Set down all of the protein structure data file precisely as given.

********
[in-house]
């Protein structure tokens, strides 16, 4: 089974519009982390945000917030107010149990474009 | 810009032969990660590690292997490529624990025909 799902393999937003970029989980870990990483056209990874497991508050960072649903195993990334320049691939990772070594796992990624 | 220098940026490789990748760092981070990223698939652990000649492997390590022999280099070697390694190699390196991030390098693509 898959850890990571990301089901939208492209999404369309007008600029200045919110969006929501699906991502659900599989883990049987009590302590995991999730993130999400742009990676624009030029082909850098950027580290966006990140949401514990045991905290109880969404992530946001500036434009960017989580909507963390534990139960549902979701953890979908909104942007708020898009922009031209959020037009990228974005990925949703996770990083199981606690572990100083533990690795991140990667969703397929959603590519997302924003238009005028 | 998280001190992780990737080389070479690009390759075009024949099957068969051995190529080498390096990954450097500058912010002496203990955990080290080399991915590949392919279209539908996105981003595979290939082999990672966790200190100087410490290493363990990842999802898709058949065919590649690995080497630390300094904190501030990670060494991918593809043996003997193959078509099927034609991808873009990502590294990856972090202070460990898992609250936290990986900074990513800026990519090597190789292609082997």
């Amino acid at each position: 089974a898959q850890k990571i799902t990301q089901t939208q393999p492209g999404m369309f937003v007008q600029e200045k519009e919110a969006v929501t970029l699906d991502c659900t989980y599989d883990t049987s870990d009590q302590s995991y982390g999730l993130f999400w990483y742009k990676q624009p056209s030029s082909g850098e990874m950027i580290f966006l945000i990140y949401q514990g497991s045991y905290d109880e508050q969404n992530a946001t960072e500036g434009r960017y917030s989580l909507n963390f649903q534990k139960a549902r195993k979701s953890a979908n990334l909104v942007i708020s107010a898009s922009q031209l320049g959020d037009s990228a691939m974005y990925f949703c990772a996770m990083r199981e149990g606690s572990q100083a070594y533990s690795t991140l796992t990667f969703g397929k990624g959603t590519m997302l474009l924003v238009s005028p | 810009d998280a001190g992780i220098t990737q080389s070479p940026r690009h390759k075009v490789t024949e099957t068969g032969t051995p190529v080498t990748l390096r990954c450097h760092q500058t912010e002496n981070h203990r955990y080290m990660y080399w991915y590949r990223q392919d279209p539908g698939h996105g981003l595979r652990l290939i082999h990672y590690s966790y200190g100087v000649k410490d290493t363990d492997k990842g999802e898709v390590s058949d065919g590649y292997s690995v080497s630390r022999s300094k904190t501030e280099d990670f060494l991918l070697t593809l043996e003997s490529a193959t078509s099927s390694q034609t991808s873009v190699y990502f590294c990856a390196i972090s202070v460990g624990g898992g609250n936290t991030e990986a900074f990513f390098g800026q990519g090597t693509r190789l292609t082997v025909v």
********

[in-house]
């Protein structure tokens, strides 16, 4: 089974519009982390945000917030107010149990474009 | 810009032969990660590690292997490529624990025909 799902393999937003970029989980870990990483056209990874497991508050960072649903195993990334320049691939990772070594796992990624 | 220098940026490789990748760092981070990223698939652990000649492997390590022999280099070697390694190699390196991030390098693509 898959850890990571990301089901939208492209999404369309007008600029200045919110969006929501699906991502659900599989883990049987009590302590995991999730993130999400742009990676624009030029082909850098950027580290966006990140949401514990045991905290109880969404992530946001500036434009960017989580909507963390534990139960549902979701953890979908909104942007708020898009922009031209959020037009990228974005990925949703996770990083199981606690572990100083533990690795991140990667969703397929959603590519997302924003238009005028 | 998280001190992780990737080389070479690009390759075009024949099957068969051995190529080498390096990954450097500058912010002496203990955990080290080399991915590949392919279209539908996105981003595979290939082999990672966790200190100087410490290493363990990842999802898709058949065919590649690995080497630390300094904190501030990670060494991918593809043996003997193959078509099927034609991808873009990502590294990856972090202070460990898992609250936290990986900074990513800026990519090597190789292609082997």
């Amino acid at each position: 089974a898959q850890k990571i799902t990301q089901t939208q393999p492209g999404m369309f937003v007008q600029e200045k519009e919110a969006v929501t970029l699906d991502c659900t989980y599989d883990t049987s870990d009590q302590s995991y982390g999730l993130f999400w990483y742009k990676q624009p056209s030029s082909g850098e990874m950027i580290f966006l945000i990140y949401q514990g497991s045991y905290d109880e508050q969404n992530a946001t960072e500036g434009r960017y917030s989580l909507n963390f649903q534990k139960a549902r195993k979701s953890a979908n990334l909104v942007i708020s107010a898009s922009q031209l320049g959020d037009s990228a691939m974005y990925f949703c990772a996770m990083r199981e149990g606690s572990q100083a070594y533990s690795t991140l796992t990667f969703g397929k990624g959603t590519m997302l474009l924003v238009s005028p | 810009d998280a001190g992780i220098t990737q080389s070479p940026r690009h390759k075009v490789t024949e099957t068969g032969t051995p190529v080498t990748l390096r990954c450097h760092q500058t912010e002496n981070h203990r955990y080290m990660y080399w991915y590949r990223q392919d279209p539908g698939h996105g981003l595979r652990l290939i082999h990672y590690s966790y200190g100087v000649k410490d290493t363990d492997k990842g999802e898709v390590s058949d065919g590649y292997s690995v080497s630390r022999s300094k904190t501030e280099d990670f060494l991918l070697t593809l043996e003997s490529a193959t078509s099927s390694q034609t991808s873009v190699y990502f590294c990856a390196i972090s202070v460990g624990g898992g609250n936290t991030e990986a900074f990513f390098g800026q990519g090597t693509r190789l292609t082997v025909v």